CITY PRESS: Jozi Gold reveals shocking truths about mining pollution

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Mintails placed into final liquidation

BUSINESS DAY Mintails placed into final liquidation Department of Mineral Resources will join long line of creditors hoping to recoup money 20 September 2018 - 17:27 Lisa Steyn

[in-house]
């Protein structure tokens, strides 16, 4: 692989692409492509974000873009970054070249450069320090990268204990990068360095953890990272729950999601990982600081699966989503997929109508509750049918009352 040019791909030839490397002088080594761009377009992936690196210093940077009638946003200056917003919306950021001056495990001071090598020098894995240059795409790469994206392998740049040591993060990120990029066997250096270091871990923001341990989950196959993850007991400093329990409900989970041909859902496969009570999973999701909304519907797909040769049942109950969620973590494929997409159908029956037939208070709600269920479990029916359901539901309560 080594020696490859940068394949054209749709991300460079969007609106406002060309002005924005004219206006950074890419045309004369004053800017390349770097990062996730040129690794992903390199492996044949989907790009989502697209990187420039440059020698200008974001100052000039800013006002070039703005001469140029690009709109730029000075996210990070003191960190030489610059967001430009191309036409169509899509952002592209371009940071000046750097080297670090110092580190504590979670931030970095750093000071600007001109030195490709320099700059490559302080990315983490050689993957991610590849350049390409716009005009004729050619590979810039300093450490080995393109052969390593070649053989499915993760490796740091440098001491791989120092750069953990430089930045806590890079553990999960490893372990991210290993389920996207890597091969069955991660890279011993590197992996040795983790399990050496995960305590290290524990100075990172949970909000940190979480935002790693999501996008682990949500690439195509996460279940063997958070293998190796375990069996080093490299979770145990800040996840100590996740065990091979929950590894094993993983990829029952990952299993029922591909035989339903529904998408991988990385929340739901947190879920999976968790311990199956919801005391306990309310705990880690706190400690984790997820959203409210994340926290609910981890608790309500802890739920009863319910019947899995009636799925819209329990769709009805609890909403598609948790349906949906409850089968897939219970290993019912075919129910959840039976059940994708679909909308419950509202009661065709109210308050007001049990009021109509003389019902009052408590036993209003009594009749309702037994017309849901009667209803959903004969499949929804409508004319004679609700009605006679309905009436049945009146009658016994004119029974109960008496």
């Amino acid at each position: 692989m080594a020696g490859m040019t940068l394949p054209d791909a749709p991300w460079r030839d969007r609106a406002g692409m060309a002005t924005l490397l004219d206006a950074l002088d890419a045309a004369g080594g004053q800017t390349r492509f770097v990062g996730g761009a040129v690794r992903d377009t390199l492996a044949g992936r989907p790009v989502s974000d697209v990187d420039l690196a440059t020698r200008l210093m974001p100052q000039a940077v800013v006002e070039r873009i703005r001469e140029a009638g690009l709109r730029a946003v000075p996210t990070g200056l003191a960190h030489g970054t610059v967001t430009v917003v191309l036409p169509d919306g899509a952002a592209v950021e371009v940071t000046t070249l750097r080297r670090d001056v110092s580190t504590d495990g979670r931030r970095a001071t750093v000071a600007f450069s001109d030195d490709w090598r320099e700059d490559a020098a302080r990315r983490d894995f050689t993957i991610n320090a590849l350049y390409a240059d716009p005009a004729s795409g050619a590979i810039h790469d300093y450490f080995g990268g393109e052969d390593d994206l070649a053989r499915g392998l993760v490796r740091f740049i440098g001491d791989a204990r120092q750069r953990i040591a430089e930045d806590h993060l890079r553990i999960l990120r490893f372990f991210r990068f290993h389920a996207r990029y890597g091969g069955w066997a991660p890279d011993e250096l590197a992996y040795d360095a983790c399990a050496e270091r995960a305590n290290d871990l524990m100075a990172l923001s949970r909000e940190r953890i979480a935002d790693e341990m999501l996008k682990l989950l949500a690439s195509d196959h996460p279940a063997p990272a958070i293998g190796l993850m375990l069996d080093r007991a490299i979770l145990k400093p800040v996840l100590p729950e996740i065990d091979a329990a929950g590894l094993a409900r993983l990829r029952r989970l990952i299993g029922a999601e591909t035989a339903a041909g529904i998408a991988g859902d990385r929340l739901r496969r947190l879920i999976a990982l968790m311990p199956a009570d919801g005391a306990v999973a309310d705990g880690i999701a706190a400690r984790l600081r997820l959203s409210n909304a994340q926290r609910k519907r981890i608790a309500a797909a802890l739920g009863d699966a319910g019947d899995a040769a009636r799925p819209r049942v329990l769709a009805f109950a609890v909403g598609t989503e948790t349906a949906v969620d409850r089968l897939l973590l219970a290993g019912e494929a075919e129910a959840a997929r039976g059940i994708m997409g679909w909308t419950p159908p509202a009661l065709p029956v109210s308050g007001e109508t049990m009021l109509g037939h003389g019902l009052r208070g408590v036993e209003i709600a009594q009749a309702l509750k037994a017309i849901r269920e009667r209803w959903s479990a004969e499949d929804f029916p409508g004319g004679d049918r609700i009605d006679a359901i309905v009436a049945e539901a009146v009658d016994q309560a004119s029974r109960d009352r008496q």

BUSINESS DAY EXCLUSIVE: Liquidation allows Mintails to shirk environmental liabilities